West embarks on last attempt to preserve Ukraine
WASHINGTON (AP) — In a last-minute bid to stave off a new chapter in the East-West crisis over Ukraine, Secretary of State John Kerry warned Russia on Thursday that it faces immediate and "very serious" sanctions if it annexes Ukraine's strategic Crimea region.
His comments echoed those of German Chancellor Angela Merkel, who hours earlier said Russia risks "massive" political and economic consequences if it refuses to soften its stance against the new government in Kiev.
The warnings from the West served as a last attempt to head off a confrontation over Crimea, which holds a vote Sunday on whether to break off from Ukraine and perhaps join Russia. The showdown has been cast as a struggle for the future of Ukraine, a country with the size and population similar to France, which is caught between its long-standing ties and traditions with Russia and more progressive and economic opportunities in the West.
Kerry was headed to London later Thursday in his last meeting with Russian Foreign Minister Sergey Lavrov before the Crimea vote. In a brief phone call Thursday morning, Kerry underscored U.S. concerns about the Crimea vote and made clear there will be costs if Russia continues to escalate the crisis, according to a senior State Department official familiar with the discussion. The official was not authorized to discuss the situation by name and spoke on condition of anonymity.
Kerry and Lavrov have spoken almost daily as the Ukraine crisis has unfolded but have yet to find any common ground.
At a Senate hearing, Kerry said Moscow should expect the U.S. and European Union to take measures against it on Monday if Russia accepts and acts on a decision by Crimea to secede from Ukraine. The U.S. and EU say the vote Sunday violates Ukraine's constitution and international law. Russia has said it will respect the results of the referendum.
"There will be a response of some kind of the referendum itself and, in addition, if there is no sign of any capacity to be able to move forward and resolve this issue, there will be a very serious series of steps on Monday in Europe and here," Kerry told the Senate panel.
It was not clear, however, whether Russia would heed the warnings, and Moscow has refused demands by the West to pull back troops from Crimea and respect Ukraine's territorial boundaries. Under a long-standing security agreement with Ukraine, Russia is allowed to deploy up to 25,000 troops to the Crimean Peninsula, and has a large navy there.
"There are limits on how much blunt force, in terms of sanctions and isolation, will move somebody who doesn't seem to have been particularly responsive to that throughout his career," said John Norris, a security expert at the liberal-leaning Center for American Progress think-tank in Washington. He was referring to Russian President Vladimir Putin.
However, Norris said, the people around Putin, including Russian business leaders and wealthy citizens who travel to the West, may have more influence on Moscow if they start feeling squeezed by sanctions. "That may not be decisive in Putin's thinking right now, but I think it does begin to move the thinking of those around him," Norris said.
Kerry said he planned to make clear how high the stakes are when he sees Lavrov in London, and suggested he would press Russia to accept "something short of a full annexation" of Crimea — but did not elaborate on what that might entail.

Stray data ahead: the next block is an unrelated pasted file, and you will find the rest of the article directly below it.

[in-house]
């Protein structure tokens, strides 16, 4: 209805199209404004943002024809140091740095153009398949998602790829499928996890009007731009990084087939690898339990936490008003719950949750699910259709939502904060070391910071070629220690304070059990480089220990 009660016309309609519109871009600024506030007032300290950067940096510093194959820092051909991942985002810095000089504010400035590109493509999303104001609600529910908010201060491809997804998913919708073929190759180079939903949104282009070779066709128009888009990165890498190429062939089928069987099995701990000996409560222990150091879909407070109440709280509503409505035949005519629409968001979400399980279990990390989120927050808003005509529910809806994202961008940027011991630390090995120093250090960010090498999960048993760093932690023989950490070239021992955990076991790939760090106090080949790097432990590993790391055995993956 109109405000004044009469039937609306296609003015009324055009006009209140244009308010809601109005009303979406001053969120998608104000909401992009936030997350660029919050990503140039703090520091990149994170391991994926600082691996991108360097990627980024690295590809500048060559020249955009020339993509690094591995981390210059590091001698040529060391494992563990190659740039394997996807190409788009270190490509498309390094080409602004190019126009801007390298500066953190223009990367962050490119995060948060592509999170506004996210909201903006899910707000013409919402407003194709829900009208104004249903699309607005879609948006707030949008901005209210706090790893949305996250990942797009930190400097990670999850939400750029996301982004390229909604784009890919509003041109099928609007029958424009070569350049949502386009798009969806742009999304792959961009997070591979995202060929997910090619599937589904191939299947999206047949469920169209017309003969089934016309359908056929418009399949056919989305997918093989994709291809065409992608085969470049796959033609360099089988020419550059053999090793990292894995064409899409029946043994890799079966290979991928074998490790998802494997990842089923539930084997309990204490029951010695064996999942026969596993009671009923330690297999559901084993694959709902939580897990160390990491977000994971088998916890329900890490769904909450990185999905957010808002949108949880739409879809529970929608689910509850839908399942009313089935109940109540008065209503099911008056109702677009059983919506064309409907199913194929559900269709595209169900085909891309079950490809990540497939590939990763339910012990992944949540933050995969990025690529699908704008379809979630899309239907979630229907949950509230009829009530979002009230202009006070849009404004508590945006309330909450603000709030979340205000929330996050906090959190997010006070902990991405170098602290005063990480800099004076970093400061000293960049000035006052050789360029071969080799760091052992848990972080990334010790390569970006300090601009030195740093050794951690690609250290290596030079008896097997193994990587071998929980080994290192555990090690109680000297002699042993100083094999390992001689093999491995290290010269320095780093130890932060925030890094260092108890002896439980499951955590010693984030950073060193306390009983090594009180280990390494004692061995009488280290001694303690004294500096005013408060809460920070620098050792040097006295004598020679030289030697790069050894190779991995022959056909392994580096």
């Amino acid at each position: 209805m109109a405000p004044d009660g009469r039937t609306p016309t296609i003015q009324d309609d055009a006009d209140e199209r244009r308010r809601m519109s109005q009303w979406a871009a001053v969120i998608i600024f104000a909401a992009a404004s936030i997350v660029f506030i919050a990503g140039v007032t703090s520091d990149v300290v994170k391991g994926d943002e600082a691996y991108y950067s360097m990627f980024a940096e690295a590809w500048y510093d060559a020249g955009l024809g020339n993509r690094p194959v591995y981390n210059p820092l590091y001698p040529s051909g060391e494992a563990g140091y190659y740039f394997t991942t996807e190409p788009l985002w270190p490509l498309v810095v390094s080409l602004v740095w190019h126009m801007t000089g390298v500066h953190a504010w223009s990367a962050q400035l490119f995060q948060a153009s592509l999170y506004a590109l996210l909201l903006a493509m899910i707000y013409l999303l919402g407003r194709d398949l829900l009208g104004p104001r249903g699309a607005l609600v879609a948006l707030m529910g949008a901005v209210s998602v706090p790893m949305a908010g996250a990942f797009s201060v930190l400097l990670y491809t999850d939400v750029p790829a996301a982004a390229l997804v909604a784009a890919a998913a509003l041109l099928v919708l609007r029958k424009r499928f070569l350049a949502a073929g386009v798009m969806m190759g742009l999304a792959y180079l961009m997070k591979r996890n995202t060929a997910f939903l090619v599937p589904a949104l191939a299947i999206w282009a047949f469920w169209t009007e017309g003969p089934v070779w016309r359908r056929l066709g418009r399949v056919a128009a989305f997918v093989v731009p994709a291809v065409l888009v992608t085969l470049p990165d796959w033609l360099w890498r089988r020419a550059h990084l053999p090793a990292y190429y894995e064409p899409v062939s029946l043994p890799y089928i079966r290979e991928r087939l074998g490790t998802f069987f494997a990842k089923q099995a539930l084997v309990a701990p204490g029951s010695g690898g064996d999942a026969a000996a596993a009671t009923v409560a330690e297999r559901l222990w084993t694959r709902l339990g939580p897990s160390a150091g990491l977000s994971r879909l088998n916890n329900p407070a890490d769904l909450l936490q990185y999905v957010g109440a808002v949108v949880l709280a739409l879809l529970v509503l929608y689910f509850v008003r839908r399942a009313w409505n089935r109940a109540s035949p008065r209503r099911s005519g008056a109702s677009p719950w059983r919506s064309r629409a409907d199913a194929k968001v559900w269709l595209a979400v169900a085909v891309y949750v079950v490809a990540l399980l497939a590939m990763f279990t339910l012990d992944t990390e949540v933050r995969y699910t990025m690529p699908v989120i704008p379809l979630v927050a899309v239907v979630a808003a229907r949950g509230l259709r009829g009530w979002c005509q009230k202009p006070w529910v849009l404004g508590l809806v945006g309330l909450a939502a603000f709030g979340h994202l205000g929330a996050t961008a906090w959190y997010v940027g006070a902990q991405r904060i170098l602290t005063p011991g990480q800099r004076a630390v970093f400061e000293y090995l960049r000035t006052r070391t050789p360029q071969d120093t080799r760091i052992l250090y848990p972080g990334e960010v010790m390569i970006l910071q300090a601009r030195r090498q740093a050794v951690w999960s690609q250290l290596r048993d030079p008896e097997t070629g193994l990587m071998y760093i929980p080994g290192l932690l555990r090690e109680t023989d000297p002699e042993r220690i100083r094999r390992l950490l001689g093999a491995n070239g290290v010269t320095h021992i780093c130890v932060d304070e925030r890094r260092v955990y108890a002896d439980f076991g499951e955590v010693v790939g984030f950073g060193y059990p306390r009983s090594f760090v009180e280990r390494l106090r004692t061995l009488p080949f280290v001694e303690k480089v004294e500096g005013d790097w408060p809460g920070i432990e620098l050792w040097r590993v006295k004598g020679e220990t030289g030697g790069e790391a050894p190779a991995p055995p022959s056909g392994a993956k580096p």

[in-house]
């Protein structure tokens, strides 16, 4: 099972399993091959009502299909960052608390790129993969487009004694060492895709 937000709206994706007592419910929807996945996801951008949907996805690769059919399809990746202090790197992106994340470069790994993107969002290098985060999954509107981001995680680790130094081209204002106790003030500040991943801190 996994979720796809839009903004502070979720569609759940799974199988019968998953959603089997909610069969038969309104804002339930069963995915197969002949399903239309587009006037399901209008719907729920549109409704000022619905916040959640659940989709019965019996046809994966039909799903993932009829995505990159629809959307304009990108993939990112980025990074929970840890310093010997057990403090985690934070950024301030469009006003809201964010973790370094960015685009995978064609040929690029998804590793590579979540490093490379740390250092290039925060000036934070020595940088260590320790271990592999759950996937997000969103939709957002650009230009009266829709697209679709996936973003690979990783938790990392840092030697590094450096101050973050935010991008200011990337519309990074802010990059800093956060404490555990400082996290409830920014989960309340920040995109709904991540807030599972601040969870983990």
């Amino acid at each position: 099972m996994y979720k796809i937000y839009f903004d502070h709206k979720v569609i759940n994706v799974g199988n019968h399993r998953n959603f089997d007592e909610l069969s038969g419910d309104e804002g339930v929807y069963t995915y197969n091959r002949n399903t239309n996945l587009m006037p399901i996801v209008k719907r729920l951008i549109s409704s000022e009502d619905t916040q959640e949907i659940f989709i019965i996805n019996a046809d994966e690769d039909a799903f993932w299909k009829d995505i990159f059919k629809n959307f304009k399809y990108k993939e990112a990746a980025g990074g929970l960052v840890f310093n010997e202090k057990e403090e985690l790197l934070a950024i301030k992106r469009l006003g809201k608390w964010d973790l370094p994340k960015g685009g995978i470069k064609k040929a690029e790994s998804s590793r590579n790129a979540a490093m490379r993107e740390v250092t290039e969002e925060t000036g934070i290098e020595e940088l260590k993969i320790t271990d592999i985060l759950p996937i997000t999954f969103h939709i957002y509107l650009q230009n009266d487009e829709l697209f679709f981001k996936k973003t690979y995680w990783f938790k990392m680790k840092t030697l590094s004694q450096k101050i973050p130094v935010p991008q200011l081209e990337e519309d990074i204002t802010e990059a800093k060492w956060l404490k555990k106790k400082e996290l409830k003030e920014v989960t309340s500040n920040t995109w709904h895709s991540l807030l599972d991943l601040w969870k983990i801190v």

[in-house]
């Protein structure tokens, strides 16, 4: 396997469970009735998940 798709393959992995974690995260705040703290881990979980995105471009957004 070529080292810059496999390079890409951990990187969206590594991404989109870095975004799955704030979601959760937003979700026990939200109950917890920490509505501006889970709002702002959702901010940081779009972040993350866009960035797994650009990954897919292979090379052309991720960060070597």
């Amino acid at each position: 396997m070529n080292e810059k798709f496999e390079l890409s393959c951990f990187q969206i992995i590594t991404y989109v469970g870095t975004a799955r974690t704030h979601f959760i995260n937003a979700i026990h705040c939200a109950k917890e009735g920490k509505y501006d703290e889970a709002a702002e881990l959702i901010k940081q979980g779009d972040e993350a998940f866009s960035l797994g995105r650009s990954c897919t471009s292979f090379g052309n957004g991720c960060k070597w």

"My hope is that they will come aware of the fact that the international community is really strong and united on this issue," he said.
In another show of support for Ukraine's sovereignty, Vice President Joe Biden met with Ukrainian Prime Minister Arseniy Yatsenyuk on Thursday, a day after the new prime minister met with President Barack Obama. The White House said Biden told Yatsenyuk that the U.S. "stands firmly behind Ukraine and the Ukrainian people in ensuring Ukraine's sovereignty and territorial integrity."
Obama has imposed limited sanctions against unidentified Russian officials thought by the U.S. to be directly involved in destabilizing Ukraine.
But Congress on Thursday put off a vote that would have expanded those sanctions, as well as approve $1 billion in loan guarantees to Ukraine and International Monetary Fund revisions to help Kiev. The Senate won't vote on the measure until March 24 at the earliest, when lawmakers return from a weeklong recess, while House Republicans are pushing their own Ukraine aid bill that includes no Russia sanctions or IMF provisions.
Sen. John McCain, R-Ariz., sharply criticized fellow Republicans for not acting "when the people of Ukraine are crying out for our help." He said he'd never been more embarrassed by members of his own party.
"Don't call yourself Reagan Republicans," McCain said. "Ronald Reagan would never let this kind of aggression go unresponded to by the American people and we're not talking about troops on the ground. We are talking about responses that impose sanctions and punishment for Vladimir Putin."
During hours of pointed questioning by Congress, Kerry on Thursday sought to maintain a pragmatic tone. He said Ukraine should not have to choose between allying with the Western world and Russia in the East.
"We believe Russia has interests and has an ability to be able to be important to the development of Ukraine, and so does Europe," Kerry told the House Foreign Affairs Committee. "And there's no reason why they shouldn't look in both directions."
Of Crimea, he added: "There's no doubt that they feel a huge tie to Russia. That can be reflected and respected without invading with your troops and having an election at the point of a gun."
Associated Press writer Bradley Klapper contributed to this report.
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